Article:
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Who Is at Fault in a Lane Change Accident?

Published: Nov 29, 2017 in Car Accidents

Vehicular accidents can prove to be devastating and sometimes life-changing. If you have suffered an injury due to a lane change incident or another type of accident caused by another driver, our Alabama car accident lawyers at Belt & Bruner, P.C. are committed to helping you obtain the compensation to which you may be entitled.

Sudden and dangerous, unexpected lane changes, unfortunately, occur often on Alabama roads. Drivers may accelerate recklessly or fail to use their vehicle’s turn signals to indicate their intention to switch lanes. Regardless of the specifics, such an action has the potential to cause a serious lane change accident involving severe injuries and even death to others on the road.

If another vehicle changes lanes in the vicinity of your vehicle and causes a collision as a result, you have the right to seek compensation for any injuries you may have suffered as result of the accident. To set up a free, no-obligation consultation, call our car accident lawyers today at (205) 933-1500.

Why Determining Fault Matters

Determining fault in an automobile accident is important due to the fact that the at-fault party is generally required to pay for the injured party’s damages, either through their insurance company or from their personal resources. A party that proves they are not at fault can escape any and all financial liability for the accident, in addition to any accompanying injuries resulting from the accident.

Determining Fault in Lane Change and Merging Accidents

A lane change accident can occur for a variety of reasons. The driver changing lanes may simply misjudge the amount of space available to enter that lane or perform some other type of negligent action that results in a collision with another vehicle. As well, when a vehicle merges onto a roadway from a stop or yield position, the same disastrous consequences can occur if such a merge is not executed safely.

Who is at Fault?

In general, a driver who enters a lane of moving traffic and collides with another vehicle is designated as the at-fault party. If, for instance, you are driving in your lane and another vehicle enters your lane and subsequently impacts your vehicle, you generally carry no fault for the collision. This holds true (with limited exceptions) regardless of whether the other driver was changing lanes from one lane of moving traffic to the next or merging onto a roadway from a ramp.

Who is at fault in a lane change accident may be influenced by the actions of the driver merging and how safe those actions are deemed by an insurance company, or a court in the case of a lawsuit. Some factors that determine whether or not a driver is at fault include whether there was adequate space available in the next lane to allow a safe merge of the vehicle and whether the existing weather conditions would have reasonably necessitated more caution on the part of the driver attempting a lane change.

Proof that the driver did not engage their turn signal during a lane change resulting in an accident may form the grounds for a claim of negligence.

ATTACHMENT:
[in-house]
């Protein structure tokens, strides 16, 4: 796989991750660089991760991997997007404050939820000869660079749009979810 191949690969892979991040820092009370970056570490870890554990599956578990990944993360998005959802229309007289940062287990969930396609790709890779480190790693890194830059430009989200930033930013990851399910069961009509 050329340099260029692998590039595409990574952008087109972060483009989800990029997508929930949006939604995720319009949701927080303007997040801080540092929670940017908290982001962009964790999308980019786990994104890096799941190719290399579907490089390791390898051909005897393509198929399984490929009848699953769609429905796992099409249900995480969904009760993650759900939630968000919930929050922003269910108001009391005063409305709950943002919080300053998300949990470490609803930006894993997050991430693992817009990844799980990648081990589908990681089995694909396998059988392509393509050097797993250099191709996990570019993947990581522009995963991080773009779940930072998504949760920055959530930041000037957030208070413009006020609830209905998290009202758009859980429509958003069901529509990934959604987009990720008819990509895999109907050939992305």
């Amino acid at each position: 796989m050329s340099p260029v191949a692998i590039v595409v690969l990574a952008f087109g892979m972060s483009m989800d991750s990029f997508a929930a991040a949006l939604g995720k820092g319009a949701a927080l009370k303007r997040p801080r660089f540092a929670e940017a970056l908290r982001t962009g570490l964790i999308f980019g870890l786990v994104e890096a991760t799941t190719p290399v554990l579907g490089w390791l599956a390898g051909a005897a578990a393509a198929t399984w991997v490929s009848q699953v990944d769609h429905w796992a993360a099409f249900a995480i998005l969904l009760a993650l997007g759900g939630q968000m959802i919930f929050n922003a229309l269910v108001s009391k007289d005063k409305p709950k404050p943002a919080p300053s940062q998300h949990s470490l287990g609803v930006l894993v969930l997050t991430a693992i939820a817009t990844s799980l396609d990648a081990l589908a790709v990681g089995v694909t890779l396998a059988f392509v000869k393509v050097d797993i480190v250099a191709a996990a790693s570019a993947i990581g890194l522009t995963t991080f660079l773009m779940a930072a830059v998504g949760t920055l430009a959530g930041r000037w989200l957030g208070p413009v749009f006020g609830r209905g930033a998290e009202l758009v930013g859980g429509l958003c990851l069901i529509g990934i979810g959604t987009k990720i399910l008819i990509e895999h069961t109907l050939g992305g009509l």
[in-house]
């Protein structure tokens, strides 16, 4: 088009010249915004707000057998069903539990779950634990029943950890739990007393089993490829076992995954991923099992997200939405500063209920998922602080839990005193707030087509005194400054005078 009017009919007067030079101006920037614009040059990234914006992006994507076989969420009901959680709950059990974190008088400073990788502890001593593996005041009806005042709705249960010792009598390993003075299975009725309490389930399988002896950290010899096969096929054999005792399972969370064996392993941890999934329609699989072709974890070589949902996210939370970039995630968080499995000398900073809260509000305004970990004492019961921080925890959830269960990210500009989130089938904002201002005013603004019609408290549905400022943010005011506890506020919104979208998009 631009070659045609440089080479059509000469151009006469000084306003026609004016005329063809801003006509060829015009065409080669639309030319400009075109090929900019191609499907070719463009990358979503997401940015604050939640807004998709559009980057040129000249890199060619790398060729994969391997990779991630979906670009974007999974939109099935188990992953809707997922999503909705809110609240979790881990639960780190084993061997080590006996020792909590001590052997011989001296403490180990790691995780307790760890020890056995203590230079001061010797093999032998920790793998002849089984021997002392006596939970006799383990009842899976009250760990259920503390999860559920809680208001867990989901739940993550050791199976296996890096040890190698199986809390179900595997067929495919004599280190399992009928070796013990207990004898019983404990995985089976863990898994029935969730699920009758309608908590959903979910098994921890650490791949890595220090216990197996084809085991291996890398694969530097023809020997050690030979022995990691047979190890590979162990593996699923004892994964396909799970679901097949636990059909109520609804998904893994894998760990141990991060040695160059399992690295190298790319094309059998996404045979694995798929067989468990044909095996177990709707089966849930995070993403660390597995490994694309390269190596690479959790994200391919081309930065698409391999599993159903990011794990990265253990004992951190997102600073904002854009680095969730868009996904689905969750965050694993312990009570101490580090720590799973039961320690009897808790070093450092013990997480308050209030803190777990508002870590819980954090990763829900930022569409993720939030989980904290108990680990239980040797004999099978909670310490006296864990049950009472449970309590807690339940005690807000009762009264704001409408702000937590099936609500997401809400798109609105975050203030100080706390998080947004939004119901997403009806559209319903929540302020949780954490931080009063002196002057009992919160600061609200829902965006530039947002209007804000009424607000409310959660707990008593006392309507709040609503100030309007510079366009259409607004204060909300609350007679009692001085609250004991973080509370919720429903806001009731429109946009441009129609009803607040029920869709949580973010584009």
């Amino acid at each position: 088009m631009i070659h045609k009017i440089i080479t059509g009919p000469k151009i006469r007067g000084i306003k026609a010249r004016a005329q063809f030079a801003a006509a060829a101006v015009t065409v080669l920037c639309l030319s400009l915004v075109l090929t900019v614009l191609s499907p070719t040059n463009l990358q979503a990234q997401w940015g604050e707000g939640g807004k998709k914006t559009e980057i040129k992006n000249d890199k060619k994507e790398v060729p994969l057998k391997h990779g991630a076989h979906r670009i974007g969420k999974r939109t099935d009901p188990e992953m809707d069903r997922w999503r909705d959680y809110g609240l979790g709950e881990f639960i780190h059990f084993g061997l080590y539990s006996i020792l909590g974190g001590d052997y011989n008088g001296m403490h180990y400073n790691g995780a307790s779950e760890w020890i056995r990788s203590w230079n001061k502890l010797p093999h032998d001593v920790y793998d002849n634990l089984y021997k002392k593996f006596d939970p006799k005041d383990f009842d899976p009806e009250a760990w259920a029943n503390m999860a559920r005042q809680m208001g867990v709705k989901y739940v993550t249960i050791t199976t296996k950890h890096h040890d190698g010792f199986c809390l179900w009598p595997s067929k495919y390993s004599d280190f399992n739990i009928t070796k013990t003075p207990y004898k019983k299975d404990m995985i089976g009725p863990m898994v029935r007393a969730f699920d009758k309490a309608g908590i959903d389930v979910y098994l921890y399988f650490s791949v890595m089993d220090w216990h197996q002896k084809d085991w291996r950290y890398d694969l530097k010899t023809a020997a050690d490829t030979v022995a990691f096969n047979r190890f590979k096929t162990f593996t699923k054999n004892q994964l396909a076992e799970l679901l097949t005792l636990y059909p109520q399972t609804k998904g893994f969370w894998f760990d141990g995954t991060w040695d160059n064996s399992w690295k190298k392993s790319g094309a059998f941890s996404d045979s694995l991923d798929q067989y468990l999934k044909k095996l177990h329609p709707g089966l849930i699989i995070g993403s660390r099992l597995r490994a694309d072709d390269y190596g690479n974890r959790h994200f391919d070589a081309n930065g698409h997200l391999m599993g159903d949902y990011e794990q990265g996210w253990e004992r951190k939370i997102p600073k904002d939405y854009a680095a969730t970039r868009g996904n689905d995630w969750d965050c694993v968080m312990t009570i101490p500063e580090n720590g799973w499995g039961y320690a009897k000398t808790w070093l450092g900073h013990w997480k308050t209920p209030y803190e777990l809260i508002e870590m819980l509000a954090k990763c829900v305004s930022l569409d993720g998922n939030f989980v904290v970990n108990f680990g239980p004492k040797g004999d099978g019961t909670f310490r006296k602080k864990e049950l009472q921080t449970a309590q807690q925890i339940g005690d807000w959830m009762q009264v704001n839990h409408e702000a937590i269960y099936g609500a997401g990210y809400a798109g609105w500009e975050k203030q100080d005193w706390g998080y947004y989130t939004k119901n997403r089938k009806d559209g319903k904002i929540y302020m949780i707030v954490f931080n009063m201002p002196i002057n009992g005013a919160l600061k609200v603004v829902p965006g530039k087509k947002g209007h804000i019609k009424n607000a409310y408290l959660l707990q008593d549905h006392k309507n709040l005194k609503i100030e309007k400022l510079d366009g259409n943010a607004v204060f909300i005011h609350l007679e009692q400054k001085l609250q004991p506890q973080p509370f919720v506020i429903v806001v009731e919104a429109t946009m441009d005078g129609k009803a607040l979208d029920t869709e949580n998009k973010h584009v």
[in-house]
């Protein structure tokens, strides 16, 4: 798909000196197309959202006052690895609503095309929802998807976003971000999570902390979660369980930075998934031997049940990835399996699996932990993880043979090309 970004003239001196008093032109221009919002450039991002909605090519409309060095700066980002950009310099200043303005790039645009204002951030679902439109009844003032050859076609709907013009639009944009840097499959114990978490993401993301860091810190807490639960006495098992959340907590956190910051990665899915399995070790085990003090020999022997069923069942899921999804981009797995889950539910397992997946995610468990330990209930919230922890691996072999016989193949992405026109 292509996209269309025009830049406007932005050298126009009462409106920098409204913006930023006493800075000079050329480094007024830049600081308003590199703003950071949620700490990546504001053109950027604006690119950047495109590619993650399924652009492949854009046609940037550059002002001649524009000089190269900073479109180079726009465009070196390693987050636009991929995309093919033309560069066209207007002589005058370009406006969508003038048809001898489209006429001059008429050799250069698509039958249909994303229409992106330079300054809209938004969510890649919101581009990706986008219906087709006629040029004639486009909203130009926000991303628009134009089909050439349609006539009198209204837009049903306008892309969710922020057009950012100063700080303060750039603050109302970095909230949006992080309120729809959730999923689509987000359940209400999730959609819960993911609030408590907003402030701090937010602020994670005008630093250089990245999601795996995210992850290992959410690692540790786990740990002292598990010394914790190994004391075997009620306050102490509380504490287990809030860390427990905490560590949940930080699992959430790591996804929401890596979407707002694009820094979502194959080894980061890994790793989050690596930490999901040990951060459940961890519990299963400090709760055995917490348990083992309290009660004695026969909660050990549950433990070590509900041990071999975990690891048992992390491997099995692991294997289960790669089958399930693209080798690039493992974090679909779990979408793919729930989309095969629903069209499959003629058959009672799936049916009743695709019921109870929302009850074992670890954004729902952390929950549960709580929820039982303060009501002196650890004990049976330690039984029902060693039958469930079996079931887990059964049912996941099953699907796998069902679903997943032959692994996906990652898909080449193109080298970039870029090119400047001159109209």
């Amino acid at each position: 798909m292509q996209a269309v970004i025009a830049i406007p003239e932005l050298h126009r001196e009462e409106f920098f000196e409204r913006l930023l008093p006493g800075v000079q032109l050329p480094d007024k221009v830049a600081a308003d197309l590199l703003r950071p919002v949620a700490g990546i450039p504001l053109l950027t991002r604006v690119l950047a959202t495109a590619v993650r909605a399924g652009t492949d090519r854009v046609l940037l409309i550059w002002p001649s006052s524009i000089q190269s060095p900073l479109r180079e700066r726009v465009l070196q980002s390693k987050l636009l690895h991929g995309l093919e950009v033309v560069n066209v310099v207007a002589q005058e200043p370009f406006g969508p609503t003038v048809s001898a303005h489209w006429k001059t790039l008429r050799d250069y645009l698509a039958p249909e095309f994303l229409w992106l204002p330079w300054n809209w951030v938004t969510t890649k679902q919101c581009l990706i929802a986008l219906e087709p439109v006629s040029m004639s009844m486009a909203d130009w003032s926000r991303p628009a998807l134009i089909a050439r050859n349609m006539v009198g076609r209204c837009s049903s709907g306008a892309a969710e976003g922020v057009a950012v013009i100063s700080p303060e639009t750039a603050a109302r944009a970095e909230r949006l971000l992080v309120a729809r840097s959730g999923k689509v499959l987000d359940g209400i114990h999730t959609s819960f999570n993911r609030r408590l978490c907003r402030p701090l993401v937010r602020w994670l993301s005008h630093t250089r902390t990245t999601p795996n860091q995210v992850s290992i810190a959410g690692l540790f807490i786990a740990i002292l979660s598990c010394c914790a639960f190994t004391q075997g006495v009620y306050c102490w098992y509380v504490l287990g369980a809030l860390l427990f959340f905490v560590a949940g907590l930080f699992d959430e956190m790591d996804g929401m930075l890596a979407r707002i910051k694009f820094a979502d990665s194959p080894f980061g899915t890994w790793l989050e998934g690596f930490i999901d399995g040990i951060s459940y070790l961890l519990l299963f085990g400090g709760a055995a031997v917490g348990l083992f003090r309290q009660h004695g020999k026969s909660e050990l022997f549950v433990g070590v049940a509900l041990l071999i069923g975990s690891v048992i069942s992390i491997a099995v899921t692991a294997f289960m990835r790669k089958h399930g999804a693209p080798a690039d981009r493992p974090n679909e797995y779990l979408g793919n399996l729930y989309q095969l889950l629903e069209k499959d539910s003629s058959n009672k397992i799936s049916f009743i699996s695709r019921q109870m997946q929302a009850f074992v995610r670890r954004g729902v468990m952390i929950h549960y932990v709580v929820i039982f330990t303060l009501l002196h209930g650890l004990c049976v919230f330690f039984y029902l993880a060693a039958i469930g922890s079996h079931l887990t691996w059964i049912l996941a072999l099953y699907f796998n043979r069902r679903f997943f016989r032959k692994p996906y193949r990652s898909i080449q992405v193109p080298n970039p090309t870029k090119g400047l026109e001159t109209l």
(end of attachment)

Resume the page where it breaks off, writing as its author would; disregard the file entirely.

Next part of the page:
The law in Alabama, specifically State Code Section 32-5A-133, requires drivers use turn signals when engaging in turning movements. Part of that Section states the following:

  • “No person shall turn a vehicle or move right or left upon a roadway unless and until such movement can be made with reasonable safety nor without giving an appropriate signal in the manner hereinafter provided.”
  • “A signal of intention to turn right or left when required shall be given continuously during not less than the last 100 feet traveled by the vehicle before turning.”

Shared Fault?

Due to the complexity of some vehicle accidents, it is possible for more than one party to carry fault for what occurred. An example of shared blame may involve one driver misjudging the available space to enter the next lane and subsequently colliding into another driver who was driving recklessly.

However, Alabama functions under a strict rule referred to as “contributory negligence.” In short, this means that you may be barred from recovering if you are found to have been contributorily negligent in causing the accident.

Importance of the Police Report

If you believe another driver violated the law in a lane change accident during which you suffered damage to your vehicle and/or to your person, you should make sure that an official police report is filled out and that these violations are noted in the report.

Most insurance companies depend on the information contained in the police accident report when determining fault. Without this report, it comes down to one person’s word against another person’s, which makes filing and having your claim approved more problematic. Therefore, it is important for you to ensure that a police report is drafted that includes all of the necessary evidence to back up your claim.

Contact Skilled Alabama Car Accident Lawyers

With over six decades of collective trial experience, our Birmingham car accident attorneys at Belt & Bruner, P.C. have accumulated dozens of successful injury claims for our clients over the years. If you have suffered injuries due to a lane change accident or another type of vehicle collision caused by another party, we can investigate your accident and fight vigorously on your behalf to obtain any rightful compensation you are owed.

Contact us online today, or call us at (205) 933-1500 to request a free case evaluation. With offices in Birmingham, Mobile, Huntsville, and Montgomery, our car accident attorneys can help you at a location nearest you.